• Acting dazed; being listless
  • Disorientation; loss of balance
  • Curling of the head to the tail (seen in advanced stages)

Nitrates aren’t seen and there is no distinct smell when its levels are high. As their levels slowly rise up, more and more of your fishes will begin to exhibit symptoms. If these levels aren’t reduced or no remedy is done, your fishes will eventually die of toxicity.


Frequently Asked Questions

FAQs-fish

How to test nitrate in an aquarium? 

It is vital to know the nitrate level in your aquarium to keep the potential of nitrate toxicity at bay. You will need a reliable nitrate test kit to check this. There are a lot of nitrate test kits that are easy to use and almost always available in pet stores and aquarium shops.

Instructions on how to use nitrate test kits vary. But most kits will require you to match the color of the water with the color chart that is usually included. These color charts are labelled with the approximate amount of nitrates in the tank.

If you are not confident with how you test the nitrate levels on your own, there are pet shops or specialized aquarium centers that offer free water testing. Some of these shops also charge you for a decent price to check for nitrate levels.

How often should aquariums be tested for nitrates?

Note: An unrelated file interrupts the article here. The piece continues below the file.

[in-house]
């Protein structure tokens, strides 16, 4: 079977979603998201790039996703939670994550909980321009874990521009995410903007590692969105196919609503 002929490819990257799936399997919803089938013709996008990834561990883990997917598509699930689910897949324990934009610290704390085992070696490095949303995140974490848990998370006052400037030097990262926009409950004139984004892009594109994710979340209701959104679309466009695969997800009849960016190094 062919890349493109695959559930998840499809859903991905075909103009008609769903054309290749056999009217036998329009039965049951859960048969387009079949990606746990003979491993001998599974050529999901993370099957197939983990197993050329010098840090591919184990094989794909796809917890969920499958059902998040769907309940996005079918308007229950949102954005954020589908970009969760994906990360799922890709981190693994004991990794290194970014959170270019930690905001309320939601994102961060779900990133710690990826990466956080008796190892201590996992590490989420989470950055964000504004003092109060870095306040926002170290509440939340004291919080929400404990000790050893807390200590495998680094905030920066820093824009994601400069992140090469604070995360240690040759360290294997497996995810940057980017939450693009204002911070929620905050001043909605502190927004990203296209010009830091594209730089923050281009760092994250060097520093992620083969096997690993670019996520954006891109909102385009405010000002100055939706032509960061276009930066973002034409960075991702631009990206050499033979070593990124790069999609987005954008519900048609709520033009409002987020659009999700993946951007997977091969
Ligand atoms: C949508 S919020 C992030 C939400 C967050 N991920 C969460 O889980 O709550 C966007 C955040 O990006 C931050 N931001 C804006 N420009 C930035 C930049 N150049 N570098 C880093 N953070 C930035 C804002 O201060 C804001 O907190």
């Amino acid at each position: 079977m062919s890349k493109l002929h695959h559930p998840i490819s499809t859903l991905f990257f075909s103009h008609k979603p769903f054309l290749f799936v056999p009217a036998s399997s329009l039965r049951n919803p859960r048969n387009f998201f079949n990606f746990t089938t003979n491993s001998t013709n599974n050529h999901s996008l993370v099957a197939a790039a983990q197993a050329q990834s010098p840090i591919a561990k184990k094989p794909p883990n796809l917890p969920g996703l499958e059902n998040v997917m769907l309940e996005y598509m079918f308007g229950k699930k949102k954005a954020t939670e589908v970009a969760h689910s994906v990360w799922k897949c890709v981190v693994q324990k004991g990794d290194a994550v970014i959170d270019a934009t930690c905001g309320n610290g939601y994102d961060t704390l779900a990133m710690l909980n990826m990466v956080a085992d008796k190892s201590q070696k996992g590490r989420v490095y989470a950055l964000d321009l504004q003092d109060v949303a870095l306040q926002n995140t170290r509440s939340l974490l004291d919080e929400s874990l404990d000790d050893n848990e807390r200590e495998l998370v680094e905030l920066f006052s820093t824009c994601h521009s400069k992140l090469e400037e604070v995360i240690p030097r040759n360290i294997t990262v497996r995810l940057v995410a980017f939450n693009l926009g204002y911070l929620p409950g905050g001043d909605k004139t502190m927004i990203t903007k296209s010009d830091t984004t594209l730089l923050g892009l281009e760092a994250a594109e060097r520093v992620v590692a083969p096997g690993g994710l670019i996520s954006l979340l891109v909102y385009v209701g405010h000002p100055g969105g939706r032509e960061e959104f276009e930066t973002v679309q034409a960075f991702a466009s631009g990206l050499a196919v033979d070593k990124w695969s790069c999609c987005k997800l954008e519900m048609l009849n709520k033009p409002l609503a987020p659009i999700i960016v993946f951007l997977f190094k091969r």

It is apparent that testing your aquarium with nitrate levels is essential. And testing nitrate levels should be part of your regular aquarium maintenance. However, testing the amount of nitrates daily is also unnecessary.

Testing your aquarium for nitrate levels is reasonably done once a month. These monthly tests are vital, especially if you are breeding fish. While you’re out testing your aquarium water, you can also check for the temperature, pH level and other parameters.

What level of nitrate in aquarium is safe?

Once you know how high or low the nitrate levels are, it is important to keep in mind the safe and dangerous levels. Knowing this will help you assess when to change your water, and go to the nearest vet in cases of excessively high nitrate levels.

A nitrate level of 5 to 10 ppm is considered ideal in most aquariums. Some aquarium enthusiasts have a ceiling of up to 20 ppm. At this same level of 20 ppm is considered to be high and dangerous. Levels at around 20-50 ppm can potentially harm the fish and levels of 100 ppm can cause instantaneous death.


Conclusion 

Maintaining a healthy environment for your fish can be a challenging chore. Knowing how to how to lower nitrate in the aquarium gives you an edge in keeping the water safe and clean for your fish to swim through. Keeping nitrate levels low will also ensure that your aquatic pets are living their best lives inside.

Although nitrates are less toxic than ammonia, these levels can accumulate over time and can be harmful. Changes in behavior that you aren’t familiar with is a signal that your fish isn’t as healthy as before. Regular nitrate level check-ups will prevent you from having unhappy and moody fishes inside your aquarium.